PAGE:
I ride about 3 - 4 times a week, up at 4:30am to be at the stables by 5:30 and back on the road into work (of course through peak hour traffic) by 7:45! Its stressful but the best way to start the day... Thankfully my office is a little flexible with my hours so I can do those early starts usually about twice a week then I spend as much time as I want Saturdays and some Sundays!
You do what you have to do to make it work thats what passion is :)
I wake up at 6 am everyday and ride close to home for 1 hr, then go to work and be there as long as possible, even a little later than usual sometimes to prove that although I may come a few minutes late I will also stay a little late. Then study at home when taking a class, after work. Sleep at 12 am and repeat.
I'm a full time student (taking 19 credits) work 20 hours a week. And am at a cooperative barn where I have to do 4 hours of work each week plus my own horses stall every single day. It's alot of late nights and a lot of early mornings. But it's doable if your motivated enough. I ride virtually every day and maintain a 3.8 GPA, and pull extra shifts at work if asked. Plan out your schedule, like even down to travel time, and follow it to a T.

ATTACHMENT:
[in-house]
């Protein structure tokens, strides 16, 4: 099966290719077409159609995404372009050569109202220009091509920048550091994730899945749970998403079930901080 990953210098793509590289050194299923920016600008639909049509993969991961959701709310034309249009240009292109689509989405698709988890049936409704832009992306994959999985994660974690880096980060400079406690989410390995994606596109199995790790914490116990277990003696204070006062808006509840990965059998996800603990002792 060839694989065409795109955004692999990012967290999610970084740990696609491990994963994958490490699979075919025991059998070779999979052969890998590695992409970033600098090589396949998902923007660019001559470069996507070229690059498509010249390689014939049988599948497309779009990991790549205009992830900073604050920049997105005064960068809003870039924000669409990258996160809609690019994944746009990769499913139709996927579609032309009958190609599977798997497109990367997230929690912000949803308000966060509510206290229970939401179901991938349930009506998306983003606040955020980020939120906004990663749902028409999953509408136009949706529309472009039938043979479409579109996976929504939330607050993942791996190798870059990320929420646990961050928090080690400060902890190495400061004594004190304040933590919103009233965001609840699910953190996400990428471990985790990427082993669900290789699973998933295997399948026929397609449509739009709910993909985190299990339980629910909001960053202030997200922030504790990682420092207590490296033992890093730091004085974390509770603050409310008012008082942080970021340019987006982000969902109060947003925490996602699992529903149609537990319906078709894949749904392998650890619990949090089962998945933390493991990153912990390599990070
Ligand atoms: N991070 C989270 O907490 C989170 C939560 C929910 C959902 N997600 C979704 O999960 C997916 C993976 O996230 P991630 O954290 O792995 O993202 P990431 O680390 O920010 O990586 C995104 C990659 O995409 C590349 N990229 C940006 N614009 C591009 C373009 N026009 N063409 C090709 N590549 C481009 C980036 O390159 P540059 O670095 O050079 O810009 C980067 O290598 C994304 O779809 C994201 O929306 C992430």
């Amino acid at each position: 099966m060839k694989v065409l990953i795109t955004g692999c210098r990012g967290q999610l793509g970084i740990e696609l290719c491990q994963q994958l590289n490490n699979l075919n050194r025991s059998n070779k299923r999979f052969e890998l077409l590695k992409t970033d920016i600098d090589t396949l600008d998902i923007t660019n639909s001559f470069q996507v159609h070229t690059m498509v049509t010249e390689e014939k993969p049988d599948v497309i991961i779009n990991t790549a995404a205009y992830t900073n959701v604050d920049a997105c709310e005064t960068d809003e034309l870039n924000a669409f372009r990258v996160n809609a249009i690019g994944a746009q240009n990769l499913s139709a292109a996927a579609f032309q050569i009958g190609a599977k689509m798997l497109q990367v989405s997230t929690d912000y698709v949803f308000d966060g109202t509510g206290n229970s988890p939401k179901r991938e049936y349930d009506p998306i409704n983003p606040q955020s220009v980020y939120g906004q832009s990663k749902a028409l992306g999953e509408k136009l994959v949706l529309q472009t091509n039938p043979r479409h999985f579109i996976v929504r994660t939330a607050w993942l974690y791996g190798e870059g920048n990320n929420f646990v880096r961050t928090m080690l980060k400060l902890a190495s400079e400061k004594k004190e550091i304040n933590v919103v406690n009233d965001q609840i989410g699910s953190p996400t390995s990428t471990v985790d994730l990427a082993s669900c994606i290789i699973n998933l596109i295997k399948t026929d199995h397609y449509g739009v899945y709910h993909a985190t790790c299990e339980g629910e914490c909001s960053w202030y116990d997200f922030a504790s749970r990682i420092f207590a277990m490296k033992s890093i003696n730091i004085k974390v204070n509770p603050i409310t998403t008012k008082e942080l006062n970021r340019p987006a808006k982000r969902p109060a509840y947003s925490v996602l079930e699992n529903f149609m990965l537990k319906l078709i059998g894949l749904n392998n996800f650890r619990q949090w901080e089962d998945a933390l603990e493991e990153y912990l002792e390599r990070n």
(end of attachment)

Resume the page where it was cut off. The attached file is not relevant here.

The secret is that there will never be enough time- you just have to make it. I work about 50 hours a week and compete (on weekends/take time off) and it is hard to ride during the week. I think the best thing that has worked for me is to schedule it like you would anything else important. Your ride time is non-negotiable. It is a few hours out of the day that you will not adjust for anyone. It took me years to get to this point but I am now finally moving up instead of staying the same. Weekends are a given of more in depth rides and in winter I aim for at least 2-3 ride days a week...and yeah that means I am in the barn until 10pm sometimes. Can you stay late for a meeting- NO....can you stay and cover me- NO. It is crazy that by making a few excuses to skip a week add up to all of the sudden you have not ridden in 5 days. Your ride time is an obligation just like anything else-keep it.
I wish I knew this too. With school and a part time job, I find the best thing is delegating your time as best as is possible. I combine my riding/competing/school/work calendars into one, along with all the actual deadlines for each. I then set my own deadlines for my work/school a few days before and treat it as if that is when I have to have things done. I then use the time before that deadline to catch up with other work and get head starts on them. After a few weeks of this, it adds up to enough time for one show. There aren't ever really any breaks. I know some people who try to always cover other people's shifts so that when they need the time for their horse/showing, people are more likely to give it and be forgiving.